Genesis 1 and 2 tell the story of creation, and it says things that are at odds with what modern people know to be true of the world and universe around us.
One of those issue concerns the second day of creation (Genesis 1:6-8), where God made the “expanse” or the “firmament.” The Hebrew word for this is raqia (pronounced ra-KEE-ah). Biblical scholars understand the raqia to be a solid dome-like structure. It separates the water into two parts, so that there is water above the raqia and water below it (v. 7). The waters above are kept at bay so the world can become inhabitable. On the third day (vv. 9-10), the water below the raqia is “gathered to one place” to form the sea and allow the dry land to appear.
Ancient Israelites “saw” this barrier when they looked up. There were no telescopes, space exploration, or means of testing the atmosphere. They relied on what their senses told them. Even today, looking up at a clear sky in open country, the sky seems to “begin” at the horizons and reaches up far above. Ancient Israelites and others in that part of the world assumed the world was flat, and so it looked like the earth is covered by a dome, and the “blue sky” is the “water above” held back by the raqia. The translation “firmament” (i.e., firm) gets across this idea of a solid structure.
Biblical scholars agree on this understanding of raqia. For some Christians, however, this is troubling. How can the Bible, which is the inspired, revealed word of God, contain such an inaccurate piece of ancient nonsense? Hence, some invest a lot of time and energy to show that the raqia is not solid but more like the atmosphere. Often, the word “expanse” is the preferred translation because it does not necessarily imply something solid.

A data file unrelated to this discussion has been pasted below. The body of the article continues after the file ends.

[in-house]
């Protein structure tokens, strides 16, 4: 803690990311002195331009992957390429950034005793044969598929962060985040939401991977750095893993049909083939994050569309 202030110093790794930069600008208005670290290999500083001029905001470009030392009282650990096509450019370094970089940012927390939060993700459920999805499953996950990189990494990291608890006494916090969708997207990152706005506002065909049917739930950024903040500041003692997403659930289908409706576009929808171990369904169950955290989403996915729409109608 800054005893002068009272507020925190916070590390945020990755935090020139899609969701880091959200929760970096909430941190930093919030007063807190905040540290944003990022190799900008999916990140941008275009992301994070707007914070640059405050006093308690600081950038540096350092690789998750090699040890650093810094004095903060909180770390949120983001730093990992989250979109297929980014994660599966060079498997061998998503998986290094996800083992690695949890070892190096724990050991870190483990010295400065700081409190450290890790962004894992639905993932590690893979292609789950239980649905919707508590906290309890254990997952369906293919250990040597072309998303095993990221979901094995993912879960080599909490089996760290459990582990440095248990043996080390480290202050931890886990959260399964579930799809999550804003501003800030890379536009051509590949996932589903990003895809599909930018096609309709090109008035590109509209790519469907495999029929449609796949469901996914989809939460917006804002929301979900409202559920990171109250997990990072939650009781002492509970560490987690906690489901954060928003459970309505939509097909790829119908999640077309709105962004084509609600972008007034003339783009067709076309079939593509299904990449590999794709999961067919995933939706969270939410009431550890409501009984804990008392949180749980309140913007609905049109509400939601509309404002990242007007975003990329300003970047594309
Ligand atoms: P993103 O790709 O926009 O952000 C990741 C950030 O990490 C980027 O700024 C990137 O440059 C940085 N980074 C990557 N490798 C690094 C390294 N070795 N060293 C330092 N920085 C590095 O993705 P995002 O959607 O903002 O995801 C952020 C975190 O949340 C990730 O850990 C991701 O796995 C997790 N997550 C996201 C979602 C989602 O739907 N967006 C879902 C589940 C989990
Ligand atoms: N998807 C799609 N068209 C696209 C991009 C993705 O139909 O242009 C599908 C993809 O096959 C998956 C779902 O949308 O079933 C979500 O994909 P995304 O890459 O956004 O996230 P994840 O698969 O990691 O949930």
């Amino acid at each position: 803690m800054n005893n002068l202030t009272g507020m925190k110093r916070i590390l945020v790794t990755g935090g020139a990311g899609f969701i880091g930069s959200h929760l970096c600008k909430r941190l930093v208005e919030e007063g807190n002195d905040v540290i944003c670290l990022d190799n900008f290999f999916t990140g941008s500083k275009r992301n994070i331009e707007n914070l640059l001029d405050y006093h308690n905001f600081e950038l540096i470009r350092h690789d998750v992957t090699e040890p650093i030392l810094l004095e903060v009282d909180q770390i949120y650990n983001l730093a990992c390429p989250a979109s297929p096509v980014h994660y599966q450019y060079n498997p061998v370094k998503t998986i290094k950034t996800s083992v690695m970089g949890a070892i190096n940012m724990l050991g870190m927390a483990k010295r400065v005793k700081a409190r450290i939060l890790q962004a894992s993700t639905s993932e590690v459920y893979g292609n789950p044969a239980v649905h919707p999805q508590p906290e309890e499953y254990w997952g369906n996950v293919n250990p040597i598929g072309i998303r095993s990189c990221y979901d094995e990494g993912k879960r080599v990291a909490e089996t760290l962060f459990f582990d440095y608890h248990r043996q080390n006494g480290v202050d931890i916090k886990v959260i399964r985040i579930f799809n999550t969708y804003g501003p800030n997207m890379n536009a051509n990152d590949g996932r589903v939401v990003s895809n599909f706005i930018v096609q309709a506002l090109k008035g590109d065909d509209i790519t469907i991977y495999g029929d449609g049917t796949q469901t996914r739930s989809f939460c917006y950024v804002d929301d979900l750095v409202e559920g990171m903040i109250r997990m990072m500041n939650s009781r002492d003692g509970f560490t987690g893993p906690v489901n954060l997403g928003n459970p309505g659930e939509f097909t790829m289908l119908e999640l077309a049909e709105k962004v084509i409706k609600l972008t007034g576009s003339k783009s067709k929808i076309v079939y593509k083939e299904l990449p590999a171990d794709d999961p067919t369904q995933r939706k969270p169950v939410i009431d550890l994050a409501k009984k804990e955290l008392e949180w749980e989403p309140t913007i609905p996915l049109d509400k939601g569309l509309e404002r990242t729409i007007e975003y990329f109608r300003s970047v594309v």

Arguing for a non-solid raqia in Genesis is extremely problematic, for two reasons. First, the biblical and extrabiblical data indicate that raqia means a solid structure of some sort. The second problem is a much larger theological issue, but is actually more foundational. Regardless of what one thinks of the raqia, why would anyone assume that the ancient cosmology in Genesis could be expected to be in harmony with modern science in the first place?
This second issue creates a conflict where they need not be one. The raqia “debate” is not the result of new evidence that has come to light. Our understanding of ancient perceptions of the cosmos has not been overturned by more information. The debate exists because of the assumption made by some Christians that the ancient biblical description of the world must be compatible on a scientific level with what we know today.
Genesis and modern science are neither enemies nor friends, but two different ways of describing the world according to the means available to the people living at these different times. To insist that the description of the sky in Genesis 1 must conform to contemporary science is a big theological problem. It is important to remember that God always speaks in ways that people can actually understand. In the ancient world, people held certain views about the world around them. Those views are also reflected in Genesis. If we keep this in mind, much of the conflict can subside.
Let me summarize some of the general arguments for why raqia is understood by contemporary biblical scholars as a solid structure1:
- The other cosmologies from the ancient world depict some solid structure in the sky. The most natural explanation of the raqia is that it also reflects this understanding. There is no indication that Genesis is a novel description of the sky;
- Virtually every description of raqia from antiquity to the Renaissance depicts it as solid. The non-solid interpretation of raqia is a novelty;
- According to the flood story in Gen 7:11 and 8:2, the waters above were held back only to be released through the “floodgates of the heavens” (literally, “lattice windows”);
- Other Old Testament passages are consistent with the raqia being solid (Ezekiel1:22; Job 37:18; Psalm 148:4);
- According to Gen 1:20, the birds fly in front of the raqia (in the air), not in the raqia;
- The noun raqia is derived form the verb that means to beat out or stamp out, as in hammering metal into thin plates (Exodus 39:3). This suggests that the noun form is likewise related to something solid;